If the parent who registers with the CPIAP, supplies court documents which clearly show the other parent does not have the legal authority to take the child out of the country, the passport application would be denied. A written request must be submitted to the State Department in order to be eligible to participate in this program.
Steps to Take for the Parent Who Believes There is a Threat of Kidnapping
Obviously, limiting a child’s passport is the first line of defense to minimize the threat of the other parent taking the child out of the country against a court order and/or the other parent’s wishes. If a passport exists for the child, it is much better for it to be in the hands of the court than in a “safe” place at home. Being in control of the child’s passport does not totally remove the threat of the other parent taking the child out of the country; many foreign consulates issue renewal passports to their own nationals without the consent of the other parent. Further, parents worried about their child being taken from the United States should:
- Have clear plans for tracking the child’s whereabouts, including alerting school authorities, the police and perhaps a private investigator if the threat is high. Consider placing a GPS tracking device in the child’s cell phone, clothing, backpack or shoes.
- Contact other family members and discuss the issue with them;
- Contact airlines to discover whether a ticket has been bought in the child’s name;
- Secure an initial temporary restraining order—even though it may not have sufficient “teeth” to be effective, it helps establish a chain of proper action on the part of the parent worried about the removal of his or her child;
- Consider writing a letter to each airline, requesting they prevent the child from boarding an airplane to a location out of state or out of the country, and
- Collect and secure evidence in the event the worst case scenario occurs and the child is taken from the country. It is easy to forget crucial details, but the parent who keeps a detailed journal, may find it easier to obtain the assistance of law enforcement.
What if Your Child Has Already Been Taken from the United States?
Parents who have had their children abducted by the other parent probably feel as though they are hitting one brick wall after another when trying to find their child. This can be frustrating and heartbreaking. There are parents who have spent years attempting to be reunited with their child, and as awful as that sentence sounds, it is important to never give up hope.
There are options available which could result in the return of the child to the U.S. The Hague Convention is one of those options. The Hague Convention is an agreement between 95 countries which sets forth the specific procedures when a child of one country is “wrongfully removed or retained” in another. Such removal of a child is considered “wrongful” when it:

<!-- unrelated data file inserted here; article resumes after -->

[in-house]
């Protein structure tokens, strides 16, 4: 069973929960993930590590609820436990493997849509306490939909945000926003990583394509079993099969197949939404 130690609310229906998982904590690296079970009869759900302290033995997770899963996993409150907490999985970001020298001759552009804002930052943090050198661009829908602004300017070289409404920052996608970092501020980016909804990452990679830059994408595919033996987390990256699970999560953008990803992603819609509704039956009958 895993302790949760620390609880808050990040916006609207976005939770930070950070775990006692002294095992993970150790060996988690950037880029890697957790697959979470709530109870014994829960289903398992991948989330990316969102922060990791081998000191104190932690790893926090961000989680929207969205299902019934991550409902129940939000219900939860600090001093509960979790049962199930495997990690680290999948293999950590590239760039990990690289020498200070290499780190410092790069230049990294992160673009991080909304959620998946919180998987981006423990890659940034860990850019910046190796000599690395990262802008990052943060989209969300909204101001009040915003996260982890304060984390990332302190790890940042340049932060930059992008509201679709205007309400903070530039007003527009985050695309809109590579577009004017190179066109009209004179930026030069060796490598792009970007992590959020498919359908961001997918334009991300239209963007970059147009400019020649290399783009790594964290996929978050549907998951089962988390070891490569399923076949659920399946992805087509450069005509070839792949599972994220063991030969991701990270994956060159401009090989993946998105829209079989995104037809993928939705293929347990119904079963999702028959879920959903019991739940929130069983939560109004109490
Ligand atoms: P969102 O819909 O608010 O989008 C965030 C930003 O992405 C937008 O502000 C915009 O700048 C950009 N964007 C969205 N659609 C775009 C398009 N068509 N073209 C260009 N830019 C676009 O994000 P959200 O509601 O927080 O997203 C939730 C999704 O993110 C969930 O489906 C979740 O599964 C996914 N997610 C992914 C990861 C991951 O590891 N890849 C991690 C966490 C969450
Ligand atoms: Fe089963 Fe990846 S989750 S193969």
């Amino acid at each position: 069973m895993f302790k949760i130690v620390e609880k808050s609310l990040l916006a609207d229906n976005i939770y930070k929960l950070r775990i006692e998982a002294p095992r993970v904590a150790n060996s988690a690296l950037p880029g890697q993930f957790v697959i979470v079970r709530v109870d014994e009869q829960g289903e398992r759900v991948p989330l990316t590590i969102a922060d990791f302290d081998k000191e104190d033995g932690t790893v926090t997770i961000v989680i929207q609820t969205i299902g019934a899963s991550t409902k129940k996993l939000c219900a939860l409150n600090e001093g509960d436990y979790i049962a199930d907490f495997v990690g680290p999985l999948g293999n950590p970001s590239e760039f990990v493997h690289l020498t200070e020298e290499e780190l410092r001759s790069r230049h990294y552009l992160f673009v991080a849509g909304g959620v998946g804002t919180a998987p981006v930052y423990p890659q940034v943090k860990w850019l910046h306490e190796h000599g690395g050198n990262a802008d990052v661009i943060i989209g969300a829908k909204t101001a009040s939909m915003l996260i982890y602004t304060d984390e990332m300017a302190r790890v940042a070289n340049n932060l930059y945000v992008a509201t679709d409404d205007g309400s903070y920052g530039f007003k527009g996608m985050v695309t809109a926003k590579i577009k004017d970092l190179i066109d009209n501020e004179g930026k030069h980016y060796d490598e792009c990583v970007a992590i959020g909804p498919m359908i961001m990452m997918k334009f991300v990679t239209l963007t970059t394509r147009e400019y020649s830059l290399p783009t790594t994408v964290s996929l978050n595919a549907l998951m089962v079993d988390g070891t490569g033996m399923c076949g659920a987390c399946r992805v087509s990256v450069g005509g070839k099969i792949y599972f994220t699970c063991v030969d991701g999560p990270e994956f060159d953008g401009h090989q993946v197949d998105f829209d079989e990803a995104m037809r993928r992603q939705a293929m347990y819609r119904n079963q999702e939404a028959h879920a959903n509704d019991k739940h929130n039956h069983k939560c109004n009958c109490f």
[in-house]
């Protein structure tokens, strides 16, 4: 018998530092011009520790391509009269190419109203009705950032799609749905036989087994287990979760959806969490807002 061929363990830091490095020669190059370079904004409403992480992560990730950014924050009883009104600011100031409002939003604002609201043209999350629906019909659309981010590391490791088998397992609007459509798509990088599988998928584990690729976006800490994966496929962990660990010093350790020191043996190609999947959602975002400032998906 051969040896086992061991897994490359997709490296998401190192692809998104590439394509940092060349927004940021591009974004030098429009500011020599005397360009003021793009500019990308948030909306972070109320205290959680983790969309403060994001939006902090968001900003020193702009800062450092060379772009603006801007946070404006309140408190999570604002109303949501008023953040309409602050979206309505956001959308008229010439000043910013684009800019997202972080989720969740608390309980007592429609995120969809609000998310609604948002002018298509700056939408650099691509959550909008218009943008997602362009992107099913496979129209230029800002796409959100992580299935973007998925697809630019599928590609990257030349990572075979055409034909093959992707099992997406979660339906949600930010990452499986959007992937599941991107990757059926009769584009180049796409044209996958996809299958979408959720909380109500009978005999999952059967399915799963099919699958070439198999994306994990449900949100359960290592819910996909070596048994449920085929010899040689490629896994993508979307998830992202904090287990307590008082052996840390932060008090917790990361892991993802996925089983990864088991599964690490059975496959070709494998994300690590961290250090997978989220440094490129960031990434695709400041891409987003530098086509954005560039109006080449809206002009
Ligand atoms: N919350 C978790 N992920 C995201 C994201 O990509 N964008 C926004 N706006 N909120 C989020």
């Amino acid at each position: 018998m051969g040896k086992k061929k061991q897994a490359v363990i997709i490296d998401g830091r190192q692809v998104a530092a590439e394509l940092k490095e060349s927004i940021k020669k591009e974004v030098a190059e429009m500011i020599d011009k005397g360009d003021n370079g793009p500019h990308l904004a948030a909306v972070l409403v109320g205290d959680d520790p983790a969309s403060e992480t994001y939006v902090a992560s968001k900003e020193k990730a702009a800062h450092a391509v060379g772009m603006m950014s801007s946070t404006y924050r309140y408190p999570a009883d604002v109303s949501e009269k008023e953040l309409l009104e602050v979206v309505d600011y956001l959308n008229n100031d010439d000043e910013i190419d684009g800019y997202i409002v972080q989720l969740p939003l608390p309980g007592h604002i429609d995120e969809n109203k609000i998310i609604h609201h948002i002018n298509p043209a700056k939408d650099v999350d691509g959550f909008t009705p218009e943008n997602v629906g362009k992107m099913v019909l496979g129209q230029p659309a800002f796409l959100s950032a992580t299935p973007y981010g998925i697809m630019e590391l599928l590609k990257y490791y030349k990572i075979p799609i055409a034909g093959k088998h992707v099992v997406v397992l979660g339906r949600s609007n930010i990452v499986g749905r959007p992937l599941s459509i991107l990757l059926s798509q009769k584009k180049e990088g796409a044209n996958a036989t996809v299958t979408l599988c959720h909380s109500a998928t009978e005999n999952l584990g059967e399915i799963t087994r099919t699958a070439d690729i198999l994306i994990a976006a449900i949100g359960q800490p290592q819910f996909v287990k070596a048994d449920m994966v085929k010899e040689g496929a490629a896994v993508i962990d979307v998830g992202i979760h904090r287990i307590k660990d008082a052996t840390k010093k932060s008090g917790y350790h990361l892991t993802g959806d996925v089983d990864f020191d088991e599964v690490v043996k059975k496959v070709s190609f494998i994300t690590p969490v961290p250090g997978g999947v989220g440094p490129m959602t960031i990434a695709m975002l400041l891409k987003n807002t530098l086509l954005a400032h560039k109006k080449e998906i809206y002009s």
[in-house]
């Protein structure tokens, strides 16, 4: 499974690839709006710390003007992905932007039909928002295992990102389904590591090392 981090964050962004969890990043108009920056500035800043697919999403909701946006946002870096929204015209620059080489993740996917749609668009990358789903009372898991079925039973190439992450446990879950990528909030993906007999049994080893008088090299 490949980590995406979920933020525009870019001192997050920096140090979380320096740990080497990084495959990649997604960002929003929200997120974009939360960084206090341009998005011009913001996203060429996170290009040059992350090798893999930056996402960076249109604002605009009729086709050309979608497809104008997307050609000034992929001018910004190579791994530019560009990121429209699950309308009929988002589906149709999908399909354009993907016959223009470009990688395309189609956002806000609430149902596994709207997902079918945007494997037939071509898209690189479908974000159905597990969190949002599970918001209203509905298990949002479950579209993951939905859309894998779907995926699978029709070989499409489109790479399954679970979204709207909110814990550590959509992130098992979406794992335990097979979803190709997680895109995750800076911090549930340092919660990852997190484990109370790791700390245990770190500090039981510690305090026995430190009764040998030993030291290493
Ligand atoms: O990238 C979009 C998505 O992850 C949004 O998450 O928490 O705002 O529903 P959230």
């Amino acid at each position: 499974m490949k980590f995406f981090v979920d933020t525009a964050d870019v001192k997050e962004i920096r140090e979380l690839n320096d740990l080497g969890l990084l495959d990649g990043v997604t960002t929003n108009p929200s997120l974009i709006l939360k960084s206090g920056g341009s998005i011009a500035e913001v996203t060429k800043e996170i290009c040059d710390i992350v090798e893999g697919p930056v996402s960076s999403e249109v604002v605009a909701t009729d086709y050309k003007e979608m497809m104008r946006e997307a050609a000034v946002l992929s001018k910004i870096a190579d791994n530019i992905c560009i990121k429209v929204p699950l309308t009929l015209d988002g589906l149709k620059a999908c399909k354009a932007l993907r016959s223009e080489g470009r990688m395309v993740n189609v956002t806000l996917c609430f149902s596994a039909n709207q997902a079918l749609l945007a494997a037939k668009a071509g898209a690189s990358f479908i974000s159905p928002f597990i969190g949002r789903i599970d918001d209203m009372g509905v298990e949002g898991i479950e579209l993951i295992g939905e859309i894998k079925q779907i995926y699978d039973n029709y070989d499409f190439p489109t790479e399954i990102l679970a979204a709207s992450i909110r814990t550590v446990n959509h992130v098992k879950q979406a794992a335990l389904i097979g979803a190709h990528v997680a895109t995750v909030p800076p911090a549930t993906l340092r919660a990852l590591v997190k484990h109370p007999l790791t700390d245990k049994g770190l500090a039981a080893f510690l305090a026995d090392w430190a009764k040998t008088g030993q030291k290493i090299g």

- Breaches custody rights given to a parent under the laws of the United States in the state where the child resided prior to removal from the country, and
- At the time the child was removed, the custody rights were being exercised—or would have been exercised—if the child had not been removed.
When a child is taken to another country after residing in Florida, and is located in that country, if that country is a member of The Hague Convention it will return the child to the state of Florida. While the exact procedures are left up to each country, the return of the child are to be accomplished swiftly and without delay. Parents in Florida who have had their child unlawfully removed from the country can have their attorney speak to the U.S. State Department for assistance in implementing The Hague Convention, if the parent is fairly certain of where the child was taken. If the parent has no idea where his or her child has been taken by the other parent, there are other avenues which could help locate the child. These include:
- Florida local and state law enforcement agencies;
- The Office of Children’s Issues at the U.S. State Department;
- United States Embassies and Consulates;
- The FBI, and
- The National Center for Missing and Exploited Children.
The Challenges of Florida Custody Cases When Removal of the Child is an Issue
When children are the subject of Florida child custody disputes, the challenges can be even greater when one or both parents are foreign-born. Emotions run high during divorce and child custody, and the parent who takes a child out of the country may actually believe he or she is doing it in the child’s best interests. A foreign-born parent may also just want to go “home”—with their child. Regardless of the reasons, it is difficult for the Florida parent to live in constant fear that every time the child visits the other parent it could be the last time the parent ever sees the child. Despite the fact there are laws in place to assist parents whose children have been removed from the country, in practice, international child abduction cases can result in messy conflicts between the laws and courts of different cultures.
There may be a serious clash of societal views regarding parental and children’s rights from one country to another, and despite laws to the contrary, a country may drag its feet in returning a child. A Florida judge may be uncomfortable evaluating another country’s legal system, however the judge is an integral link to the return of the child. Establishing a foreign country’s legal system in international child custody cases can be ineffective, slow, or downright corrupt, therefore prevention of the removal of the child to another country is necessary, and all steps should be taken if even the slightest threat exists. Having an experienced Ayo and Iken Florida custody attorney by your side who understands the applicable laws to international abduction cases can be crucial during such a traumatic time.